* Do not expect these student to be able to use a dictionary to correct spelling errors. This is sequencing at its most difficult and may be nearly impossible for many of these students. It is an exhausting, frustrating waste of time. Remember, the right brain needs a complete image to understand and work with it. To use a dictionary the student must have a full image and understanding of the whole dictionary page on which the word will be found. For some, this extends to a full visual image of the entire dictionary. Then the process of picking out that one small part on the page, the word wanted. The brain must be able to see the sequence of letters in every word on the page, then sequence the words in order to pick out the required word. Unless they have had a full training of building words using prefixes, stems, roots and suffixes, finding words in a dictionary is a great waste of time and stress.

* The solution is to print the words correctly for the students. Then have them copy yours and follow this up with using the thesaurus on the computer to teach them how to look up synonyms or the meaning in a dictionary on the Internet which brings up only one word at a time.

* Answer the student´s questions as often as possible, but keep your answers very short, clear and specific. Be precise. Do not repeat your answers unless the student asks you to do so. Then answer only what the student asks. Long explanations, different approaches, wordy definitions, or abstract thinking are all very tiring and difficult for these students who are looking for a concrete image to decode and define the word.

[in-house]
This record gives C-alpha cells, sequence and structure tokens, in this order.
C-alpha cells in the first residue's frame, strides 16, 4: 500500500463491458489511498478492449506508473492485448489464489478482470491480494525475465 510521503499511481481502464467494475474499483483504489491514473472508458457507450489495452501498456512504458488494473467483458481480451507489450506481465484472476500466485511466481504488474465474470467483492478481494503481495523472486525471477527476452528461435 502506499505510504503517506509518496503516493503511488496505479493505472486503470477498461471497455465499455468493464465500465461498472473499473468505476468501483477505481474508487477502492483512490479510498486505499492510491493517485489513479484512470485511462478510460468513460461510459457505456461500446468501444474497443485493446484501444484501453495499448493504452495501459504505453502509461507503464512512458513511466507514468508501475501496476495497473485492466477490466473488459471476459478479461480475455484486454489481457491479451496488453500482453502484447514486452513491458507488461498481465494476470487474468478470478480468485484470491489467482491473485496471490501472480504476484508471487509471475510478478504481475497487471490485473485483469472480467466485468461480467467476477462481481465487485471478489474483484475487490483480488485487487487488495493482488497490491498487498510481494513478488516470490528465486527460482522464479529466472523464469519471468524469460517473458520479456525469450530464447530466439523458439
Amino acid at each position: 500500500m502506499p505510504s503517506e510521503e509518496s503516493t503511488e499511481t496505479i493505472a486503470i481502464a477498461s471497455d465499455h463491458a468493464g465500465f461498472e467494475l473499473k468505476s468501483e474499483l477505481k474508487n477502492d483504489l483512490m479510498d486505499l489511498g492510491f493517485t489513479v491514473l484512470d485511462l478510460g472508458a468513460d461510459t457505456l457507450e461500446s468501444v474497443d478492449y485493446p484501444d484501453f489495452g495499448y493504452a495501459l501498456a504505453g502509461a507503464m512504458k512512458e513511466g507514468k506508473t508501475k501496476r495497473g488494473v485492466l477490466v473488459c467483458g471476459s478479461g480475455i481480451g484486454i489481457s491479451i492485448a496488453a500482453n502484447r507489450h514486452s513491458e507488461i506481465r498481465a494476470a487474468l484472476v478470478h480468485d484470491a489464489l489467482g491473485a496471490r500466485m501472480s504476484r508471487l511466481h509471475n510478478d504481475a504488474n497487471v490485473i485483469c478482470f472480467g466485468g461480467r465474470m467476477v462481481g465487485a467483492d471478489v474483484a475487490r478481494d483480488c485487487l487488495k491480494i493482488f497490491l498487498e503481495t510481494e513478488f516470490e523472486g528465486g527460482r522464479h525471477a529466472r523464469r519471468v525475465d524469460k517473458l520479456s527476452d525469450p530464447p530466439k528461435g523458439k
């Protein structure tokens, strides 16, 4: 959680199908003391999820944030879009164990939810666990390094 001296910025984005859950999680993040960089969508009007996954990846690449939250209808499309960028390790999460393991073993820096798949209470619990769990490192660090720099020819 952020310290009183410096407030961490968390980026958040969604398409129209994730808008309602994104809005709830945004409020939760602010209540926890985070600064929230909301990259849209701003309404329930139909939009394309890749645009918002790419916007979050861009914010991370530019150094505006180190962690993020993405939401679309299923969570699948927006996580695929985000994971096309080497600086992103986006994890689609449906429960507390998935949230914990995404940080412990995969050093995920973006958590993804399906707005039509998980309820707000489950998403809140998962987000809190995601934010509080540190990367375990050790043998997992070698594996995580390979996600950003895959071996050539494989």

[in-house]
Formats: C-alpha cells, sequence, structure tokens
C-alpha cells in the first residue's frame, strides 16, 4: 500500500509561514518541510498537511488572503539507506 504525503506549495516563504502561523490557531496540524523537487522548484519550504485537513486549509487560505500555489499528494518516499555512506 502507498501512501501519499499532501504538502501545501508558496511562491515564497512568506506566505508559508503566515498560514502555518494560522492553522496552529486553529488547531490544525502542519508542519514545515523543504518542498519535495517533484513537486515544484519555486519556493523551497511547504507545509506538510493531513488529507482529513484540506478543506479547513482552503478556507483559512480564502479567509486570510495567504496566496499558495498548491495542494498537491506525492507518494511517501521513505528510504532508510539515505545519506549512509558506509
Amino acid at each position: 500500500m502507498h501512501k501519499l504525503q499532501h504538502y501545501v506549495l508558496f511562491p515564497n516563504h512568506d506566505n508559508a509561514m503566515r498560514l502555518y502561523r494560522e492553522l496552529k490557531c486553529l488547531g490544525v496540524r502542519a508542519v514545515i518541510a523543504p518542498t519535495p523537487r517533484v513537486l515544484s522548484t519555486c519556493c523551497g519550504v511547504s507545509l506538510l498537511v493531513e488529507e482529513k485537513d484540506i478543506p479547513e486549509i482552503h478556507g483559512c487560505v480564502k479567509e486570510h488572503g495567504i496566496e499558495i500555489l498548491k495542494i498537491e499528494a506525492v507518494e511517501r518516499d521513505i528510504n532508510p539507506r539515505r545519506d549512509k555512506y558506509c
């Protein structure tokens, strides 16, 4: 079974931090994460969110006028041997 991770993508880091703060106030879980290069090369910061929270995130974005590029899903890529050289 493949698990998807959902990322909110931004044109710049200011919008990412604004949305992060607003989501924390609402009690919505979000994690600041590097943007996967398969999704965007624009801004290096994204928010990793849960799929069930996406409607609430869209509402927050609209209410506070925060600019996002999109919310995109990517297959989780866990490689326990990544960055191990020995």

* Try to complete a lesson at one sitting. An incomplete lesson is entirely lost on them. If this is not possible, then provide a written summary, extra time during the same day to answer the student´s questions or find ways to teach the complete lesson in one sitting, or give them the start and ending first and then fill in the middle.

* Do not criticize your students for not paying attention or being lazy. If they look like they are daydreaming, they may be learning by listening or they can no longer understand the lesson and are trying to cope with the situation. They are actually working hard to understand what you are saying. If you talk too much and do not use any concrete pictures, examples of diagrams, you will destroy their ability to concentrate and make sense out of what you are saying.

* Build their self-esteem. Do not punish them for behaviors and learning styles that are normal for the right-brained student when learning.

* Answer their questions, but do not lecture nor criticize them for not understanding the lesson. The problem maybe in the teaching methods you are using. Find another approach. There are many other methods that work. Let them tell you what works best for them, perhaps it is to discuss the information orally or demonstrate it, rather than read about it.

* Instead of long written assignments, turn these tasks into projects that involve all the senses. These should be done on any large piece of colored paper to which they can add real objects, pictures, drawing, sketches, photos, words of explanation and an oral report. The dyslexic student learns best doing projects that involve seeing, listening, discussing and using their hands. All these ways of learning use the auditory, visual and kinesthetic senses.